Should they be seperated?

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kylie
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Should they be seperated?

Postby kylie » Thu Jan 14, 2010 2:34 pm

My 15.2 Irish draft has always been low in the pecking order but recently he seems to be being bitten and bullied by his bigger, younger, field mate more than ever. I've witnessed the odd bite and buck/kick in his direction for no apparent reason in the past but now he comes in from the field with his rug ripped, his neck cover ripped, he even came in the other day with his head collar broken! I've not seen this damage being done though so don't know for sure its the other horse. But the last thing I want is for him to receive a kick and be lame or seriously injured. Should they be separated?

High Hopes
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Re: Should they be seperated?

Postby High Hopes » Thu Jan 14, 2010 4:13 pm

Hello, Does your paddock set up allow you to put an electric fence upbetween the two horses? Being able to see each other (for company) but putting enough distance between them to deter any bullying. I looked after a hunter who was off practically all season due to a bad kick to the hock, you are wise to want to avoid injury.

pukkapony
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Re: Should they be seperated?

Postby pukkapony » Fri Jan 15, 2010 1:03 pm

Maybe you could try to review your turnout buddies and match your horse with another less intimidating/less aggressive horse maybe even a mare? Mare/geding pairs work very well 95% of the time.

Its horrible when horses bully/get bullied, I have a 15.1 WBx that will pick on any horse/pony that is smaller than him or that even shows an interest in him! We were very lucky in the fact that he has fallen in love with a little 13.2 mare of mine (that breaks all his social rules) but he has since become even more aggressive towards other horses that try to chat up his girlfriend over the fence!

kylie
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Re: Should they be seperated?

Postby kylie » Fri Jan 15, 2010 3:43 pm

There is only the one other horse, "the bully", and my shetland, who gets on fine with my Irish gelding. I can't really divide the field with electric fence as then only one horse has access to shelter.

I was thinking of maybe switching to night turnout, as the other horse is always out in the day and in at night, especially as we come (hopefully!) into the spring and the nights get warmer.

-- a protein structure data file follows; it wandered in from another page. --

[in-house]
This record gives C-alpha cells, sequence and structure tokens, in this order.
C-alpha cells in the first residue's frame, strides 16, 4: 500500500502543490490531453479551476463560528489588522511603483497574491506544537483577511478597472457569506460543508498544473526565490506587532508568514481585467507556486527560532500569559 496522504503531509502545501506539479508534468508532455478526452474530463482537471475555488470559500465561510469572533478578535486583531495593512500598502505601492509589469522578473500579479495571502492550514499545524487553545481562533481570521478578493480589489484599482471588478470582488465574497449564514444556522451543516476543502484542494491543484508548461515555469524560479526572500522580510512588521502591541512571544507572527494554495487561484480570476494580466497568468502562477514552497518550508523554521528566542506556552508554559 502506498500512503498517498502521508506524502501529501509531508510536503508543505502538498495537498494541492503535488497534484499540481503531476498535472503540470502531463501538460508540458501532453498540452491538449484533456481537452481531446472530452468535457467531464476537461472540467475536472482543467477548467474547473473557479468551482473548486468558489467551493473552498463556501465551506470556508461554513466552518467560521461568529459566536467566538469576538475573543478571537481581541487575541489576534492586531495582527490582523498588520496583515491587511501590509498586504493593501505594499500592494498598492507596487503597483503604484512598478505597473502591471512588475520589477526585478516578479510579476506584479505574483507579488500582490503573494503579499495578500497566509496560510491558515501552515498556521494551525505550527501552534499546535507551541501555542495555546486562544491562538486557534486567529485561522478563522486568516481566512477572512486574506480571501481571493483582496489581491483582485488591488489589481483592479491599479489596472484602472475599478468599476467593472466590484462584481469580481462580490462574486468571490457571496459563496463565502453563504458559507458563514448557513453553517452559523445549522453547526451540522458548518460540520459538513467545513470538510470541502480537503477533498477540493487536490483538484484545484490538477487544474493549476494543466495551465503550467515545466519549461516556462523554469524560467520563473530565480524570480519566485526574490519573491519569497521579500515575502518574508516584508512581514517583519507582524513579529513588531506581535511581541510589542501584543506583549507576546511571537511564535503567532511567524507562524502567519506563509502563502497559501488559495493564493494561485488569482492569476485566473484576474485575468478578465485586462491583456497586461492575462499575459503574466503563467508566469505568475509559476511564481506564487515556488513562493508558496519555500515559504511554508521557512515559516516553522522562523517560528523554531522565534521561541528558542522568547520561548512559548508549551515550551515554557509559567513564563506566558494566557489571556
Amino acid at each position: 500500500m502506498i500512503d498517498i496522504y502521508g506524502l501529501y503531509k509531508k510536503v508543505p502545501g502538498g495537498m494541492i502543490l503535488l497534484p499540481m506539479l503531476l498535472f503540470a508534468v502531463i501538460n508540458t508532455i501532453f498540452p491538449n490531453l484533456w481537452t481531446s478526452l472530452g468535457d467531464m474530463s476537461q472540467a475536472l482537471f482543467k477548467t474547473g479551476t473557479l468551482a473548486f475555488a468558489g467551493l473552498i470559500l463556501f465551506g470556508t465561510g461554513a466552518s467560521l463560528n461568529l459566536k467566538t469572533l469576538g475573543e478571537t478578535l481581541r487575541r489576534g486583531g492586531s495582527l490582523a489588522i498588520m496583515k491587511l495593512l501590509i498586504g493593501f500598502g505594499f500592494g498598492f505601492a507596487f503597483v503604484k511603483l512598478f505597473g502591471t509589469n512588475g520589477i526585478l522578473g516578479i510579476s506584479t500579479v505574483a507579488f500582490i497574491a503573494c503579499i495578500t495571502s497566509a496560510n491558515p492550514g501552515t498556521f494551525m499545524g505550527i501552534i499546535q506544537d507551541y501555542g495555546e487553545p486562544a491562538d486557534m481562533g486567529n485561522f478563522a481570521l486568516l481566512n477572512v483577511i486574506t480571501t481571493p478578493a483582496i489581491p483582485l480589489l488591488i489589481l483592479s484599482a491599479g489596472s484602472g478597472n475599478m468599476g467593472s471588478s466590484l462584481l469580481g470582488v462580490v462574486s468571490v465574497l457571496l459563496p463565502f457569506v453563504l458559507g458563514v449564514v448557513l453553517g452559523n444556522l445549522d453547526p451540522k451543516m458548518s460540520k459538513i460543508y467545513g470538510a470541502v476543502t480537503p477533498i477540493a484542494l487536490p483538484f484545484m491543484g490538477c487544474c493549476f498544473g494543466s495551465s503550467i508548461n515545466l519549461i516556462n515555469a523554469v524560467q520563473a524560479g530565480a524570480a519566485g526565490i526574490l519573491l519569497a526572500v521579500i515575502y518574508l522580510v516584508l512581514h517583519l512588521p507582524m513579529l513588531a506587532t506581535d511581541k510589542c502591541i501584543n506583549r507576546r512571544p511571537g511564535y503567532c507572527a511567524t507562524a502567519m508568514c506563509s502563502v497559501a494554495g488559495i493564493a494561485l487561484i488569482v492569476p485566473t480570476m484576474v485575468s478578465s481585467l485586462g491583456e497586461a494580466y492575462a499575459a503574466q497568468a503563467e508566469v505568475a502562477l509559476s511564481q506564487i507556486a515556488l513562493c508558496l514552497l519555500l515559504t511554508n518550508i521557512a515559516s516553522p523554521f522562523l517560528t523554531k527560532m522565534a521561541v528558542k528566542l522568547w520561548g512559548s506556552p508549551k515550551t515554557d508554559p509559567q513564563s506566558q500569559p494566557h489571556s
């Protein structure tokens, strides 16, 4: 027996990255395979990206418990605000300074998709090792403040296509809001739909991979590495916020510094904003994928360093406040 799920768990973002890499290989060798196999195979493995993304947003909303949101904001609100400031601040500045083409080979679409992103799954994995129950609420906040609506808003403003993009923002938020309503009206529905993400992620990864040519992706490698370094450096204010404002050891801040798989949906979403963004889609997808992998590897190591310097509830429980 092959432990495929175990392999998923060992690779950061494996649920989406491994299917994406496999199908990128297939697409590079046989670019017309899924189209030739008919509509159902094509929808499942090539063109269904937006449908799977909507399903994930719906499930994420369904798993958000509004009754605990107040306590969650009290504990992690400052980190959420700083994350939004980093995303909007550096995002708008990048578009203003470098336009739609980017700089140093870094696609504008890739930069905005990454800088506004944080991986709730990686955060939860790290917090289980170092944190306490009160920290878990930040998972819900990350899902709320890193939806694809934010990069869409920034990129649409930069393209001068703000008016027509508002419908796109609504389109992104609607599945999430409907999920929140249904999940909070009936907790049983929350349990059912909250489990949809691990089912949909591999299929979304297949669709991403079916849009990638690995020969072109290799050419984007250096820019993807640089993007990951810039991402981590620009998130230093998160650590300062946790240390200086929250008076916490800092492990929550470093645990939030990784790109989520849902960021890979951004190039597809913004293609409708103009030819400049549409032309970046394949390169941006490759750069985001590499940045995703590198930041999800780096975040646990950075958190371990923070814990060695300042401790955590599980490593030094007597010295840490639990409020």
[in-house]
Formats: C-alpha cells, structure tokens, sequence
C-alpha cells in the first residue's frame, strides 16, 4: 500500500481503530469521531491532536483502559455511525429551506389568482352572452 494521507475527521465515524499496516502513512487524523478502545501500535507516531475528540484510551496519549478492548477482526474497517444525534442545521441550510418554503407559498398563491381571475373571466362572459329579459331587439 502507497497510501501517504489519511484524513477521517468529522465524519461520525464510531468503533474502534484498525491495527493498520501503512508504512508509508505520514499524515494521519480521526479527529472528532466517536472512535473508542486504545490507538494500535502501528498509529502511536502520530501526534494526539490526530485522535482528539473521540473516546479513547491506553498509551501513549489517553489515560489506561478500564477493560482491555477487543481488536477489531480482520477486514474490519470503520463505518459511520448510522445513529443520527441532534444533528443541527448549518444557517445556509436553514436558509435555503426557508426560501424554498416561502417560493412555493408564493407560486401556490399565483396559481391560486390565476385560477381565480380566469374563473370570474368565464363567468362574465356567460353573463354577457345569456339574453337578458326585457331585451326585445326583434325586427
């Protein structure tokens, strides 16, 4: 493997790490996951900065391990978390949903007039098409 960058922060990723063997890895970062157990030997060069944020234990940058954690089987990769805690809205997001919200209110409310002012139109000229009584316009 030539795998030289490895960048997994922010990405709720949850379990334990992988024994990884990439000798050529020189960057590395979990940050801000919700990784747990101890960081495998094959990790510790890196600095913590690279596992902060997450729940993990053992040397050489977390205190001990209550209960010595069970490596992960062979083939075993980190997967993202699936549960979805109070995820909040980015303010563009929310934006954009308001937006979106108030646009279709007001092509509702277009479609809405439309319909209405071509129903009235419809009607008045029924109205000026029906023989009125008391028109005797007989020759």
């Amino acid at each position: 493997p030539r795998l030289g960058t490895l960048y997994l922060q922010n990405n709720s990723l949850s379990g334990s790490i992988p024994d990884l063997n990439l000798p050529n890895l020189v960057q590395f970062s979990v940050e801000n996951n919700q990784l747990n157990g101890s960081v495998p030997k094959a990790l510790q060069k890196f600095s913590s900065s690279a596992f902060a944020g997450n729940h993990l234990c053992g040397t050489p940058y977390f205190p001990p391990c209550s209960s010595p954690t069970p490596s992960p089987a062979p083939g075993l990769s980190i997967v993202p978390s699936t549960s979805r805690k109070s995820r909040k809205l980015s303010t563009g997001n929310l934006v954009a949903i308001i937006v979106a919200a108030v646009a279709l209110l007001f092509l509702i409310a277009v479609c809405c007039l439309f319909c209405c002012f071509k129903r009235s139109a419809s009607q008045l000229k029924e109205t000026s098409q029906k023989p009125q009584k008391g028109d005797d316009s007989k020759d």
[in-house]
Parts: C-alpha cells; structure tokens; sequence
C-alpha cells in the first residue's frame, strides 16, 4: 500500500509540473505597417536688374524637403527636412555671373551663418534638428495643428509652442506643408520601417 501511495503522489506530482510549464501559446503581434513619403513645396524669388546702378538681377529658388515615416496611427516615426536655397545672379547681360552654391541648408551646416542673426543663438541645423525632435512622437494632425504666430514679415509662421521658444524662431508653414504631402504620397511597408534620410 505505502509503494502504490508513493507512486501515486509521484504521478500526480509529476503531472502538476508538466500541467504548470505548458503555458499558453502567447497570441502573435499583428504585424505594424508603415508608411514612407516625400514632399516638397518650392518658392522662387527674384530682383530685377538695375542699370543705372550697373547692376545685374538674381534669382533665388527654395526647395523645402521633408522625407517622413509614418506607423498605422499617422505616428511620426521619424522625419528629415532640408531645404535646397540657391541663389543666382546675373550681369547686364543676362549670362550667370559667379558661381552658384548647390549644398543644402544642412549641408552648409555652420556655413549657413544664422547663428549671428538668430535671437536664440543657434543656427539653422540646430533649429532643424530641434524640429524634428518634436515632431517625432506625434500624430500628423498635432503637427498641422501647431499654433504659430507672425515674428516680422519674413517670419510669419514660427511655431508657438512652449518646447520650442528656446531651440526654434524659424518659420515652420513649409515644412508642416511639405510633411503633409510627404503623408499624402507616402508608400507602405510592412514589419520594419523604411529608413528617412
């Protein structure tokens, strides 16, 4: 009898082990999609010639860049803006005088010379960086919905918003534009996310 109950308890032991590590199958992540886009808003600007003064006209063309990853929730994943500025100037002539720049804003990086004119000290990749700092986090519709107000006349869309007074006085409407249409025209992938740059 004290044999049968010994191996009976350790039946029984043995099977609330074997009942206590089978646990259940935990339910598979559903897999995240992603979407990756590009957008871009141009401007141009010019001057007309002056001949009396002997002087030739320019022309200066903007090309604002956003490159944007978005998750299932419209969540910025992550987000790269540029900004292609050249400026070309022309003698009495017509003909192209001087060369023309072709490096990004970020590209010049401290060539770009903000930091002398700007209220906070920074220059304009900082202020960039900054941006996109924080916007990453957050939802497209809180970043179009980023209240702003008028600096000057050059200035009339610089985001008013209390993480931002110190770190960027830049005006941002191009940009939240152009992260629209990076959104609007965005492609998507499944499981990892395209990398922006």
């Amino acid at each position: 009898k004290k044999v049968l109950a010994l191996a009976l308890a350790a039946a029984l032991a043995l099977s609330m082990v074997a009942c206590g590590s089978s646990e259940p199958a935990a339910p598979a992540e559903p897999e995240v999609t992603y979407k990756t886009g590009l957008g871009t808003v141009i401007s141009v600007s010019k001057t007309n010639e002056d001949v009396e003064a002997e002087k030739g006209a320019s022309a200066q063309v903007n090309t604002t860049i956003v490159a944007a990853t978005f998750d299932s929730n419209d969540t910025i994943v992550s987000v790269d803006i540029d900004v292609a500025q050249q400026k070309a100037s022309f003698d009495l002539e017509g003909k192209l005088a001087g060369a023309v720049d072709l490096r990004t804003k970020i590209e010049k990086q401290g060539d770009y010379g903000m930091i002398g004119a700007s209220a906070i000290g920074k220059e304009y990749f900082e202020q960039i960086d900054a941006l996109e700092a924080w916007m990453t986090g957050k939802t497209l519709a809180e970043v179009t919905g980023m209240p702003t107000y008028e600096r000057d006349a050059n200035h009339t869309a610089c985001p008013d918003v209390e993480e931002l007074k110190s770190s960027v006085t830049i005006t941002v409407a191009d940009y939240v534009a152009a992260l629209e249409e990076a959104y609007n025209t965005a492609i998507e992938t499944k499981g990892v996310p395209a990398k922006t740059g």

Does anyone have any views on night turnout vs day turnout?

Would night turnout also help keep his weight down in the summer? He tends to put on a bit of weight during the summer months, even with a grazing muzzle.

hessy
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Re: Should they be seperated?

Postby hessy » Fri Jan 15, 2010 4:17 pm

Night turnout could work. He would probably be warmer in general as he will be able to run about in the colder nights vs the warmer days and he wouldnt need as much rugs in the stable during the day either. Also, he will have dried out by the time you go to ride in the evening, making grooming easier and then turning him out after exercise will be good for his muscles. :D

I think at night the grass doesnt grow as much - its the sunlight etc that makes the sugars higher etc.

pukkapony
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Re: Should they be seperated?

Postby pukkapony » Mon Jan 18, 2010 12:17 pm

Yes, night turnout definately seems to be the best option for your horse - with all the above mentioned!

You could even keep the shetland on 24/7 turnout, it wouldnt do him any harm as shettys are hardly little things and that way all horses concerned have a companion and no-one gets bullied.

Your horse may get a bit bored however the first few days/week or so of being indoors in the day so I would advise you invest in some stable entertainment (toys/licks etc).

If your horse will be shut away from contact durin the day you could even try leaving a small radio on quietly as I found (from experience) that can help comfort a bored lonely horse.

hessy
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Re: Should they be seperated?

Postby hessy » Tue Jan 19, 2010 5:08 pm

Only thing i would say though about having the shetland out all the time is watching his weight as he could easily expletive up like a balloon lol!

Hopefully he would be ok standing in during the day especially if he is getting fed regularly. He would only be getting one net to last him the night whereas in the day you might feed him more so it would keep him occupied. However, if he is prone to gaining weight this may be really difficult to manage because you might feel sorry for him standing in looking out at you looking fed etc whereas at night youre sleeping. So you are going to have to have strong willpower if youre around the yard in the day! lol! :D

A radio is a good idea - something to listen to whilst mucking out too!

Just thinking here but night turnout is maybe better for them than day turnout! for all the reasons i mentioned above and also theyre able to eat a little all the 24 hours because they can be fed wee bits during the day and nibbling away at night. wow.. interesting. cant believe i never thought about all that before lol!


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